We're a student who's about to be expelled over a very poor showing on a physics test; but we have fifteen minutes in the science lab while our professor goes to get the principal. Fifteen minutes alone with a time machine. I think it's pretty obvious what happens next.
The whole thing is a puzzle, requiring a bit of coordination and note-taking and careful behaviour. It's a class of IF that, taken in moderate doses, actually rather appeals to me. I also found the voice and the writing to be appropriately amusing.
I don't know if this has been fixed in updates, but it appears that there are at least two environmental details that do not "revert" when you make your first time jump. The first is the location of the test paper: if it has not on the floor when your second iteration arrives, the game ends in paradox. This kind of requires you to know what your future self is going to see when he arrives in your present, and adjust the present accordingly. Which is in itself a paradox. The second is the state of the secret compartment: if you leave it open when you make that first jump, it will be open when you arrive in the past which is totally not what you remember and therefore paradox.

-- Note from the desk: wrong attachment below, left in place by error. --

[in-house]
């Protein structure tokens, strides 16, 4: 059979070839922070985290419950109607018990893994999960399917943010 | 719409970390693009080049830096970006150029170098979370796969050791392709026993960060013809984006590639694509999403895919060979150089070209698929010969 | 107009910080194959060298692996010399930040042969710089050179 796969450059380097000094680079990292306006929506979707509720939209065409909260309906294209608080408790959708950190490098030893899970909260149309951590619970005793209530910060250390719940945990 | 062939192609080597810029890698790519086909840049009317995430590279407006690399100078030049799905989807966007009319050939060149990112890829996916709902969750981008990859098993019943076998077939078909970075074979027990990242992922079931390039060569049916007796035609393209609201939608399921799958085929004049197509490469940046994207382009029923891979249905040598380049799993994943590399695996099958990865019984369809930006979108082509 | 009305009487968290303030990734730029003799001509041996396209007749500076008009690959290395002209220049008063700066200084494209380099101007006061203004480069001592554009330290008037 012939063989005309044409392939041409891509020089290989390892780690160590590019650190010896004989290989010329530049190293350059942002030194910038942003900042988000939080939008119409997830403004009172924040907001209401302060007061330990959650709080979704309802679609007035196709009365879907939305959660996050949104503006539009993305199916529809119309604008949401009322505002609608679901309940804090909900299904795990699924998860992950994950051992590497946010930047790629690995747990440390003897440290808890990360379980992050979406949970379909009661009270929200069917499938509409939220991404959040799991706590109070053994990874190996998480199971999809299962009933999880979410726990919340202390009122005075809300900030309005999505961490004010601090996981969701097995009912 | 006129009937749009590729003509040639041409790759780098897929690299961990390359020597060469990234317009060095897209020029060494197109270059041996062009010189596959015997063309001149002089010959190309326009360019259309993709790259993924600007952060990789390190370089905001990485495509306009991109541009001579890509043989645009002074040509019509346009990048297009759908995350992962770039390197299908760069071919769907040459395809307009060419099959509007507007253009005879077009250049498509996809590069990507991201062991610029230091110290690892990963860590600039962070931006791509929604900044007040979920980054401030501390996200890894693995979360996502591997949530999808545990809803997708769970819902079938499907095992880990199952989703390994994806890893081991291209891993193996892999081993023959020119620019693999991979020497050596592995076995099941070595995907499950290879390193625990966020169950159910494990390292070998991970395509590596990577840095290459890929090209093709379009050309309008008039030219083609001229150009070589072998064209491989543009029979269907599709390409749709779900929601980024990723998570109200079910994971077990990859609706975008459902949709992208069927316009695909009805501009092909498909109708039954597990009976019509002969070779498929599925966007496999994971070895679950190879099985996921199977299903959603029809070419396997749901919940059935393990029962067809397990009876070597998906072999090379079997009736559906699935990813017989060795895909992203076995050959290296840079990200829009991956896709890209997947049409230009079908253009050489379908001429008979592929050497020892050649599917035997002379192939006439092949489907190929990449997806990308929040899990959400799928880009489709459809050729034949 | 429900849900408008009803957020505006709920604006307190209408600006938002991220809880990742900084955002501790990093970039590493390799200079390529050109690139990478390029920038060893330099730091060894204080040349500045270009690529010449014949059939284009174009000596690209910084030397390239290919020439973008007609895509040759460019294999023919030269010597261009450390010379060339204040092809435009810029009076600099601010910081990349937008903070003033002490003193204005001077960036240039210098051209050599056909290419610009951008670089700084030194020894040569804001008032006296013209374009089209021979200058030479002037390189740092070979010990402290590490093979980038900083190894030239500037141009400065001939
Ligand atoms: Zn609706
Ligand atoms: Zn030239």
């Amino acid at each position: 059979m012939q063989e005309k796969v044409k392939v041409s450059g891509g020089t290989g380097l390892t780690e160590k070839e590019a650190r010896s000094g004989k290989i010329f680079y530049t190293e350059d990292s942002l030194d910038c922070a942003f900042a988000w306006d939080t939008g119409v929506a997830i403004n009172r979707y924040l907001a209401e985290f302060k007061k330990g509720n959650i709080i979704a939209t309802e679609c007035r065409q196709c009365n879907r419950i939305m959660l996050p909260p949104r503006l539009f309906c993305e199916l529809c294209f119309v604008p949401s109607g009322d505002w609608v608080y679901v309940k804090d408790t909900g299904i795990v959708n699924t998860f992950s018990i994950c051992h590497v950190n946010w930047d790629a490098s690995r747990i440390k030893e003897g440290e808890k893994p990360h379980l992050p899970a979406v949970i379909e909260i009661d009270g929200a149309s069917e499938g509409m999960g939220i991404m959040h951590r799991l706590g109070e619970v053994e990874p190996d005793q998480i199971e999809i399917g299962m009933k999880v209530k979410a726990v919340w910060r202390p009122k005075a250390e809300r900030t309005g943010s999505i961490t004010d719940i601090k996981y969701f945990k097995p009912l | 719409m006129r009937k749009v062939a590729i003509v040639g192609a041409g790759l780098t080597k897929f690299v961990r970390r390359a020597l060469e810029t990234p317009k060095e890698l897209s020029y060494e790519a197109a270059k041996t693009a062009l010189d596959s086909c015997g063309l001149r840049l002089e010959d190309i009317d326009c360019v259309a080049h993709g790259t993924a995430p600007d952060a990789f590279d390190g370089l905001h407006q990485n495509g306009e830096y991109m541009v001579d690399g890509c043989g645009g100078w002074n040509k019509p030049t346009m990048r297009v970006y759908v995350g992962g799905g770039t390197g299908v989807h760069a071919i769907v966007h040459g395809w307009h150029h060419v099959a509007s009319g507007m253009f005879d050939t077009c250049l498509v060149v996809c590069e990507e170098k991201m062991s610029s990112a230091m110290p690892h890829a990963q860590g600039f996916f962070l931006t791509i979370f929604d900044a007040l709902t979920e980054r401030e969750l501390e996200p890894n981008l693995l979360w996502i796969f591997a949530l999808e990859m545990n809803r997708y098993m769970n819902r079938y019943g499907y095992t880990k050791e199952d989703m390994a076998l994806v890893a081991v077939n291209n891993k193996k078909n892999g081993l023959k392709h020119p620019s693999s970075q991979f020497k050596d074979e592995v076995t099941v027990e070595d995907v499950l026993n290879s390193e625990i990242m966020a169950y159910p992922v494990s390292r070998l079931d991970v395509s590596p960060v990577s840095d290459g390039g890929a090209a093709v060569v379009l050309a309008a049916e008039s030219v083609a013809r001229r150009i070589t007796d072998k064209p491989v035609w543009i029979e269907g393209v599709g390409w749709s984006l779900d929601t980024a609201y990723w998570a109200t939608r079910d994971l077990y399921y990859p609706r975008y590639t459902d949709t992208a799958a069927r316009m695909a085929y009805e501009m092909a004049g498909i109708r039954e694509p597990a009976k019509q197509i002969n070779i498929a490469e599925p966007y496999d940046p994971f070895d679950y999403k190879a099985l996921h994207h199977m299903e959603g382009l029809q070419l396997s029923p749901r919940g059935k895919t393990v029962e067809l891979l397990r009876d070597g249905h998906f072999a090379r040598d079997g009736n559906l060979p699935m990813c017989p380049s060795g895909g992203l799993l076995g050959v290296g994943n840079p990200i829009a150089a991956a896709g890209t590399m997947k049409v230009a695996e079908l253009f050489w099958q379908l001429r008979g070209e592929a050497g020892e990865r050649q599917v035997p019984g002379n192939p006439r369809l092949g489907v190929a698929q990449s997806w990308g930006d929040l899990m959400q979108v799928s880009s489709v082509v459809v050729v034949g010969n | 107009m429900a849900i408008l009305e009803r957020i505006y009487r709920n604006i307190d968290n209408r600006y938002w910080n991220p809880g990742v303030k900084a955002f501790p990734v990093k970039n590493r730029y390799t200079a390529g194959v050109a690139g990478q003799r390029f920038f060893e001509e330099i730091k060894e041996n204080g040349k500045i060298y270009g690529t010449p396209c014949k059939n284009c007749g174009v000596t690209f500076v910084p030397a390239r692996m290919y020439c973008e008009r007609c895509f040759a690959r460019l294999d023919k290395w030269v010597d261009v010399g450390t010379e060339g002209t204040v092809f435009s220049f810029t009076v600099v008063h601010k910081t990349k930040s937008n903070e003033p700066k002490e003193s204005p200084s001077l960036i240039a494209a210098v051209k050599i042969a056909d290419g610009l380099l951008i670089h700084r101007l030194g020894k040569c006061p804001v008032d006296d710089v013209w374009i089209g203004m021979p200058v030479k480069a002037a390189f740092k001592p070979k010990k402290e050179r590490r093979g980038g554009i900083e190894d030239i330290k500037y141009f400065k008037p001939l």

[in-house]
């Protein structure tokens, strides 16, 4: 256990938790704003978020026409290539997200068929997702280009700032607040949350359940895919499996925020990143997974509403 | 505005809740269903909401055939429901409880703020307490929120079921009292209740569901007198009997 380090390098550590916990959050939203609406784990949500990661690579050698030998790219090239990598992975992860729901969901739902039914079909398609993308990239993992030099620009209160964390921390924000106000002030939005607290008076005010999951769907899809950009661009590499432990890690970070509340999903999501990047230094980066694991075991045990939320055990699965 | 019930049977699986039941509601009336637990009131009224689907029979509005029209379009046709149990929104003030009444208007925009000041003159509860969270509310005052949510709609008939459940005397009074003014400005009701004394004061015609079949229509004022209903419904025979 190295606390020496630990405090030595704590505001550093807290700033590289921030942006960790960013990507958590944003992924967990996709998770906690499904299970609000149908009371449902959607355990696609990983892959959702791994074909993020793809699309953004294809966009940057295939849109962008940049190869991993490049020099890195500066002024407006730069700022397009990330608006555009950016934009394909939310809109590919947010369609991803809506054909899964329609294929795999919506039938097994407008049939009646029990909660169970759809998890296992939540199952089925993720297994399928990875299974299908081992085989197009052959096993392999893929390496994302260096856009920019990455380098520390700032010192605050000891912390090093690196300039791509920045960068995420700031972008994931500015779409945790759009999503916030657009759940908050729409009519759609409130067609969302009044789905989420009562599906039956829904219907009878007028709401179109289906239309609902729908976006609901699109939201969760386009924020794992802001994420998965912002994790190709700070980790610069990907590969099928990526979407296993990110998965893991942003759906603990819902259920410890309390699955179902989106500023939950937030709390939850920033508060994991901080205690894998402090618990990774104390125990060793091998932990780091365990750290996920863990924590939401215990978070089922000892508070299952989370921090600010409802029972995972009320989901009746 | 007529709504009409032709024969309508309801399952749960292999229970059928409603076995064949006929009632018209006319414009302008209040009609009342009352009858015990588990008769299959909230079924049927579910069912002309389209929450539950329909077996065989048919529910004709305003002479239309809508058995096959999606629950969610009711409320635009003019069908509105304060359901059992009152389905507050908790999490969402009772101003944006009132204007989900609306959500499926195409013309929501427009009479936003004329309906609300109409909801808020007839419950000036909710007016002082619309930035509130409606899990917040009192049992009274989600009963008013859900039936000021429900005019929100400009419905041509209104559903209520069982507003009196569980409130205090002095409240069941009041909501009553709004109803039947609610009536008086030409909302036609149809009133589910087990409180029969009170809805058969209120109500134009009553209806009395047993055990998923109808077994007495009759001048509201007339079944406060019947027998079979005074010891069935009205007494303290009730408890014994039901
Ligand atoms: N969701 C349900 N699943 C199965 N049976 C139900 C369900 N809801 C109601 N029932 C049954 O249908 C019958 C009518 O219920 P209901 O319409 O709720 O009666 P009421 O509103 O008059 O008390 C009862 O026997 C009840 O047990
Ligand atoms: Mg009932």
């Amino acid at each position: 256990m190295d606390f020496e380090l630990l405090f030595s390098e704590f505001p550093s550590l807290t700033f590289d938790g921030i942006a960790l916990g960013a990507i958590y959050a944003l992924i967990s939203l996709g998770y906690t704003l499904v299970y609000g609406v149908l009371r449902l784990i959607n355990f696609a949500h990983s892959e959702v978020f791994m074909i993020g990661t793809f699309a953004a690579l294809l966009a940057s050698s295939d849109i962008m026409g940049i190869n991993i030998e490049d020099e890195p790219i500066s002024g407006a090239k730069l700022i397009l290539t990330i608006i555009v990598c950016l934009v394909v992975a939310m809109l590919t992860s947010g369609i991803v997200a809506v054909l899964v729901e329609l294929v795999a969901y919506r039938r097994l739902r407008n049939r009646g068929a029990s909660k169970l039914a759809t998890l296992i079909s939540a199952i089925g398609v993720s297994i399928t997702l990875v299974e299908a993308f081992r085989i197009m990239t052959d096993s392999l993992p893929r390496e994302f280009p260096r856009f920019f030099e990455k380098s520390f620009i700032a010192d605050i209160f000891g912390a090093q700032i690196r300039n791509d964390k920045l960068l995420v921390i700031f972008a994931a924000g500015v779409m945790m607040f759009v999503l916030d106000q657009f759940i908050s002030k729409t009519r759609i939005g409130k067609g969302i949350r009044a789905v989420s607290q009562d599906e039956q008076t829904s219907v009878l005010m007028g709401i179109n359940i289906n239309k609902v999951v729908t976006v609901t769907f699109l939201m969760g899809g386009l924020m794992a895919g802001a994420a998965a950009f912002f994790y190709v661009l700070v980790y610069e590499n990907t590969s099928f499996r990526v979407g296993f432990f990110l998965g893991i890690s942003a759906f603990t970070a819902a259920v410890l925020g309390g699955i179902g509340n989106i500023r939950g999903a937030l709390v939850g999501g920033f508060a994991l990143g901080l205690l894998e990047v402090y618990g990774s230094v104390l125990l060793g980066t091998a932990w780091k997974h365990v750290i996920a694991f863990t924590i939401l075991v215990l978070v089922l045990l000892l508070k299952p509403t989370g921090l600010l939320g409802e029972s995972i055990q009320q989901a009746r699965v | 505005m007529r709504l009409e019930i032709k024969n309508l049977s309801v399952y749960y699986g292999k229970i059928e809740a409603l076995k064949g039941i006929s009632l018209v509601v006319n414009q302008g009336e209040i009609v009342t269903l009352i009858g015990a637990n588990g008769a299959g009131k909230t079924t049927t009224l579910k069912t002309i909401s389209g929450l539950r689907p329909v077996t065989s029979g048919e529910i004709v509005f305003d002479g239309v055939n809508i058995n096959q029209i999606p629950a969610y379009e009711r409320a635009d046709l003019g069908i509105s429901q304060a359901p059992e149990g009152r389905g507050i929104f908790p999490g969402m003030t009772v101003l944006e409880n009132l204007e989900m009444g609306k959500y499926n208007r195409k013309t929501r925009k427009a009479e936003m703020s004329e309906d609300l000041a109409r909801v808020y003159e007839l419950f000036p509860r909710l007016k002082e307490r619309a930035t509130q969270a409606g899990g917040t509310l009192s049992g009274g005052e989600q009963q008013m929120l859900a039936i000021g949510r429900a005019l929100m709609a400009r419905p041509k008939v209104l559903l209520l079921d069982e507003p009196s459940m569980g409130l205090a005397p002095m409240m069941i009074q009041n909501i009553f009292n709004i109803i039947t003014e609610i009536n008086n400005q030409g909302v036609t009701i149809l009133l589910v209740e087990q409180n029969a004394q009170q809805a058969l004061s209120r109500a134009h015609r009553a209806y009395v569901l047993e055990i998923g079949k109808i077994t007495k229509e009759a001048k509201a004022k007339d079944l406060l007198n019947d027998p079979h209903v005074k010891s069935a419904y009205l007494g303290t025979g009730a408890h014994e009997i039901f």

If that last paragraph was a little hard to get one's head around, well, that's time travel for you.
The business with the pen -- your future self gives it to you, and later you give it to a past self -- is, as the game notes, a bit of a head-breaker. Yet, not a paradox. It feels to me as though the author had meant there to be another puzzle to obtain the pen in the first place, but ran out of time and/or energy.
It was, I think, a very neat complication that the sequence of future-self appearances is not perfectly chronological: that is, you meet the arrivals from jump #5 and #6 before you meet the arrival from the jump #4. This requires just a little bit more thinking than if all the arrivals came in the same order as departures. But there are far more jumps than really necessary for you to do everything, so that some of these jumps are really just complications, hoops to jump through. I can't help but think, "what will I have been thinking?"
Warm blueberry muffins with melting butter, and an endless supply of strong black tea.